And Americans aren’t just cool on Paul’s specific (and specifically bad) policy proposals; they just don’t have a huge amount of patience with libertarianism in the first place. A 2006 poll by the Pew Center found that only 9 percent of Americans identify as “libertarian.” Like any other political designation, “libertarian” can mean a lot of things. Some self-styled libertarians simply don’t like paying taxes. But for a broad movement to coalesce around Paul and his message, a much larger chunk of America would need to suddenly become sympathetic to a host of far-out ideas like using gold coins instead of paper dollars. As one insightful reader of Paul enthusiast Andrew Sullivan’s blog wrote, “rather than being the Republican version of Howard Dean, Ron Paul's movement is becoming the next generation of Larouchies. While some of his supporters are the more reasonable and libertarian wing of the party… Many of them drift past being libertarianism to almost being anarchists, believing, not in small government, but practically no government.” So maybe if Paul’s movement were based on principles broadly shared by most Americans, it would be possible to look past his lack of tangible electoral success. But the ideas that undergird his movement aren’t popular at all.

There are also other reasons to believe that the allegedly grassroots nature of Paul’s campaign is an illusion. His forthright proclamations that the war was a terrible idea gained him great attention in the media—especially online—and some astonishing fundraising numbers. But this was the result of being in the right place at the right time: For moderately libertarian-leanings voters disgusted with the war in Iraq and the excesses of the Bush administration, but with no interest in most liberal fiscal or social policies, there was nowhere else to turn. Paul was their man simply because there were no alternatives. Paul spoke at Georgetown a few weeks ago, and at his speech I sat next to an affable British writer for the American Conservative, Pat Buchanan’s paleocon magazine and one of the few right-wing publications that endorsed Paul. Though the Brit liked the Texas Congressman, he also confessed that the magazine felt there weren’t many other options on the ballots. Surely this writer’s views were echoed countless times by Paul’s supporters, who in other years may not have given him more than a passing glance.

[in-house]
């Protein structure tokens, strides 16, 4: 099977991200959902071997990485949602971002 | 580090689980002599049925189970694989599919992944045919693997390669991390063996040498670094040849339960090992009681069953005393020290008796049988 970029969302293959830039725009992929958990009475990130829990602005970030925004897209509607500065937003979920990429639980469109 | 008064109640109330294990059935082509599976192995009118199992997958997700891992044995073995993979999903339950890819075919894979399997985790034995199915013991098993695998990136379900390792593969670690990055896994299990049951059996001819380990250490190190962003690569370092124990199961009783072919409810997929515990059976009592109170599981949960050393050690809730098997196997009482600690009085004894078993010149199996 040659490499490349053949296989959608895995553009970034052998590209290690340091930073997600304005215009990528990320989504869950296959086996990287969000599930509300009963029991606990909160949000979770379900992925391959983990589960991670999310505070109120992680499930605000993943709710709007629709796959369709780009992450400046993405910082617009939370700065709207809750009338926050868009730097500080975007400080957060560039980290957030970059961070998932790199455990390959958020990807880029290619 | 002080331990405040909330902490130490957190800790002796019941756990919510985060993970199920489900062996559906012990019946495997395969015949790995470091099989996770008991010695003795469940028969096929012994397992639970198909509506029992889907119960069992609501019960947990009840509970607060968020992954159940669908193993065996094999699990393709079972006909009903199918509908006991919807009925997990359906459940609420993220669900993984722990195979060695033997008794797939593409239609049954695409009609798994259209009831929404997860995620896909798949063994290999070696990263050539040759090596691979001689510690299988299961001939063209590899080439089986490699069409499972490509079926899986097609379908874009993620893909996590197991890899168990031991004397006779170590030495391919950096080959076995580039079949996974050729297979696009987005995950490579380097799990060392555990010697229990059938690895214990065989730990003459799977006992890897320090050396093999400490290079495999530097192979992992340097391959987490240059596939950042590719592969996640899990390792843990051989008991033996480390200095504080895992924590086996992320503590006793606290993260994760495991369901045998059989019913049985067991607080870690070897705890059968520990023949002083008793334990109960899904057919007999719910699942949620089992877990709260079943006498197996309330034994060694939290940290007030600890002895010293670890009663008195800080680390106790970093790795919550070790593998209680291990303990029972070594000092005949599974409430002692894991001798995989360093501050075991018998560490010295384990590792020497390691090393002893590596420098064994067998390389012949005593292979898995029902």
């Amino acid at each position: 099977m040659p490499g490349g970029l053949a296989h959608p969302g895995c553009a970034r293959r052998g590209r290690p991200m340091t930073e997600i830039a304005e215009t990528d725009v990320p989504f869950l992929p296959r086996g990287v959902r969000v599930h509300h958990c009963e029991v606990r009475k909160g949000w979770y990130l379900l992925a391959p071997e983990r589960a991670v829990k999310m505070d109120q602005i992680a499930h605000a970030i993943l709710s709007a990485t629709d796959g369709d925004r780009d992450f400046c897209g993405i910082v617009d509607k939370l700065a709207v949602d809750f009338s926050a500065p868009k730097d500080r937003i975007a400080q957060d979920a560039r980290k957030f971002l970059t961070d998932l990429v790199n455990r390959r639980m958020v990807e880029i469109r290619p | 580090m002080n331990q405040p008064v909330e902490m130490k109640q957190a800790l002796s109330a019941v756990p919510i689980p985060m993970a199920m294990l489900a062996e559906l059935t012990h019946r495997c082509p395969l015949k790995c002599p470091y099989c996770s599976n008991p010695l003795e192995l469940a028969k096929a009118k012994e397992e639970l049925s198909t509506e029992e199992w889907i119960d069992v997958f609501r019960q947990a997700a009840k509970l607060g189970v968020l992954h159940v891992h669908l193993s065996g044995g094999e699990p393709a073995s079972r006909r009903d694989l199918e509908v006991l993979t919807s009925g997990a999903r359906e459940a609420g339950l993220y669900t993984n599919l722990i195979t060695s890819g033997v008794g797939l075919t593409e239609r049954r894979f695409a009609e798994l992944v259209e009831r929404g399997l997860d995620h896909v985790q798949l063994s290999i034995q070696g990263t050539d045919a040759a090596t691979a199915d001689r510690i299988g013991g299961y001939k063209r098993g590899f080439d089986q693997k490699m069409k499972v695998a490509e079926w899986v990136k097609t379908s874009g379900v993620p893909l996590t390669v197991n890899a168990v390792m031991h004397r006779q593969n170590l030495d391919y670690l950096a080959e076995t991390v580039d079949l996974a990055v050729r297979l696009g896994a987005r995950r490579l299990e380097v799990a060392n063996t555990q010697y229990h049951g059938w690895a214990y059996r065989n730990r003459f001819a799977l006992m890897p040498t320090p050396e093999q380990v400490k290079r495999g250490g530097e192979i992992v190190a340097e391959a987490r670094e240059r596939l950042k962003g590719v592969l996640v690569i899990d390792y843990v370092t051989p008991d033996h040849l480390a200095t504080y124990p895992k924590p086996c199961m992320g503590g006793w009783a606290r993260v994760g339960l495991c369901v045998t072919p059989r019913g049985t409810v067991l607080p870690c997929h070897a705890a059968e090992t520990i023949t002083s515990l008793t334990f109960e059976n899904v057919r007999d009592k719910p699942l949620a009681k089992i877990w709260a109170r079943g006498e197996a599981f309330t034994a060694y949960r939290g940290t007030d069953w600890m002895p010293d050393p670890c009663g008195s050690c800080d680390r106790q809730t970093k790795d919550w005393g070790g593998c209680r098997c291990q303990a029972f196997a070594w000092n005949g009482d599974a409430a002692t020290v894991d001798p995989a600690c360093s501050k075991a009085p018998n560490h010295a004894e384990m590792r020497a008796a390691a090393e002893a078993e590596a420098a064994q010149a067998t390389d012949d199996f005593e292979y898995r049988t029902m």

Once it became apparent that Paul wasn’t going to gain the support of the traditional GOP constituencies, and early primaries demonstrated that he lacked tangible support, people lost interest. And, despite the spin of his supporters, this wasn’t even a moral victory; unlike former Democratic candidates John Edwards and Dennis Kucinich, Paul did not impact the tone of his party’s primary. While Edwards and Kucinich pulled the front-runners to the left on issues of poverty, Iraq, and trade, the Republican leaders continued to remain in favor of the war and to ignore Paul’s more abstract concerns about the federal reserve, the gold standard, and federalism. Even in this small measure of shifting the conversation, Paul has not seen success.

Though Paul’s supporters seem ready to turn Paul’s campaign into a movement, they will be hard-pressed to convince many other Americans to get on board. If all of Paul’s fundraising and exposure couldn’t get him real support from Republicans who sympathize with his views, a nebulous movement below the media’s radar probably won’t do much more. So, what can Paul supporters celebrate? Well, they did rent that blimp. That was cool.

This article has been edited from its original version.

Tim Fernholz is a senior at Georgetown University and Contributing Editor to The Georgetown Voice. He is also a member of the Campus Progress Student Advisory Board.